There is much evidence that the extremes of Indigenous ill health result from social conditions that no amount of improvement in health services can ever really deal with. For instance, the Alice Springs Crown Prosecutor, Nanette Rogers, has recently pointed to the endemic violence afflicting central Australian Aborigines, particularly women and children.
Rogers’ account of the routine sexual abuse of children and horrific violence against women was, as she said, “beyond most people’s comprehension”. Aboriginal people’s incapacity to address these issues was the result of constantly being overtaken by new tragedy, she speculated. “It might be the suicide, it might be the fatal car accident, it might be the death of the 20-year-old from heart disease because of diet, failure to thrive, lots of grog, petrol or whatever. All of those tragedies … overtake a community,” she said. “So yes, it was a dreadful thing that the six-year-old was anally penetrated and killed but then something new takes its place within a very short time.”
Rogers is just the latest highly credible witness to attest to the gothic horror of aspects of life in some remote Aboriginal settlements. It can be misleading to use the term “community” to describe these places, which often comprise traditionally antagonistic clans congregated in a particular locality because this was where the nearest mission station distributed its goods. In at least some of them, thinly assimilated notions of universal obligation struggle against grog, traditional concepts of pay-back and deference to “big men”.
Nanette Rogers’ statement has sparked a new flurry of interest and a new bout of concern about the plight of Aboriginal people. My colleague Mal Brough, Federal Minister for Indigenous Affairs, has convened an important summit on violence prevention in Aboriginal communities. Plainly, Wadeye, a strife-torn Northern Territory town of 2,200 Aboriginal people currently with eight police, is at a disadvantage compared to (say) Walgett, in NSW, which has 32 police for 2,300 people, half of whom are Aboriginal.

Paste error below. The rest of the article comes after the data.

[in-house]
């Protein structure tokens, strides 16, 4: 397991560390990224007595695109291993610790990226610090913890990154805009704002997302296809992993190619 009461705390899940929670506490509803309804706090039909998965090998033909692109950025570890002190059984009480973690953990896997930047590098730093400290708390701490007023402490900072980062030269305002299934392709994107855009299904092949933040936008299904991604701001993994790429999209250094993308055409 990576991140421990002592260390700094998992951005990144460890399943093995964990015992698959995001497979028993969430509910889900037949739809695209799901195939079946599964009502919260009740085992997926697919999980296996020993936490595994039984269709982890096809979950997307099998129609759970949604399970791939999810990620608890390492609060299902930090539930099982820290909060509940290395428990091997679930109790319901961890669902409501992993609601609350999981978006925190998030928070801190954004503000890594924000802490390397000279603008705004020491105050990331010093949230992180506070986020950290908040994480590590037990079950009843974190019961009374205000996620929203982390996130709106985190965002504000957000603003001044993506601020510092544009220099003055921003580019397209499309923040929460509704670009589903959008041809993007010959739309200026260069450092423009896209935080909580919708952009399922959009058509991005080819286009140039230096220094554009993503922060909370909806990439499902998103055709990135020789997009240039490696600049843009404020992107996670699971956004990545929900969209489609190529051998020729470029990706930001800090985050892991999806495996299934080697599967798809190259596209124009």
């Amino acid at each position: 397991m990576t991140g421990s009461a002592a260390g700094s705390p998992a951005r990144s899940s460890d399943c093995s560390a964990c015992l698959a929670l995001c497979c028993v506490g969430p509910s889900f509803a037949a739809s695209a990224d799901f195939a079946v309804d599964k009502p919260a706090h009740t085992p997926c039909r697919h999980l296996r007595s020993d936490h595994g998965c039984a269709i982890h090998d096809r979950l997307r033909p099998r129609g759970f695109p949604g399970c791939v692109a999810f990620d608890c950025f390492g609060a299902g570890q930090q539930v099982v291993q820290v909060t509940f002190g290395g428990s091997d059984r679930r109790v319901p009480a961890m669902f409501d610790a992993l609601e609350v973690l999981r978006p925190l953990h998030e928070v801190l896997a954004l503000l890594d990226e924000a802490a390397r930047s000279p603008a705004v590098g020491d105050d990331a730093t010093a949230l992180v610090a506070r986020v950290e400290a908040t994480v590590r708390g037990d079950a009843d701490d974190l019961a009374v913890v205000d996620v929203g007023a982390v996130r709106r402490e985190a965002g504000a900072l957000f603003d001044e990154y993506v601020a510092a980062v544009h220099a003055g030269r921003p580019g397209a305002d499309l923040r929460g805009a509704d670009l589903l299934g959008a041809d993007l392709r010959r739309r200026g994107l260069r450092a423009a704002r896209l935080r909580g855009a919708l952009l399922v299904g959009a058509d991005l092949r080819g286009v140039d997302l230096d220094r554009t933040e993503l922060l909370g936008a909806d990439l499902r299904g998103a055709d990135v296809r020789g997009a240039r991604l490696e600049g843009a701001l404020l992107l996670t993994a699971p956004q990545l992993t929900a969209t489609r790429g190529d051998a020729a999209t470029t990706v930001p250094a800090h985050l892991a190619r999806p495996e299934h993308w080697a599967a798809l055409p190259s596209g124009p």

Northern Territory Chief Justice Brian Martin’s sentencing of an Aboriginal man to just one month’s detention for repeated rape of a 14-year-old promised him in marriage has come to symbolise the triumph of political correctness over justice. To the extent that traditional Aboriginal culture enshrined exploitation and violence it must change. Freedom from rape is not a Western invention but a universal standard of decency. Enforcing it is no more imposing arbitrary Western values on Aborigines than it was cultural imperialism to outlaw widow burning in India and foot binding in China.
Modern Australians are understandably embarrassed about our forebears’ failings towards Aboriginal people. British settlement of Australia meant that Aboriginal culture was bound to change. It meant tragedy for hundreds of thousands of people and their descendants. In the long run, however, modernity - with its benefits as well as its excesses - has been as inescapable for Aborigines as for the rest of us.
This is an edited version of a speech given for the launch of Australia's Health 2006 at the Australian Institute of Health and Welfare's conference on June 21, 2006. Read the full speech here (pdf file 44KB).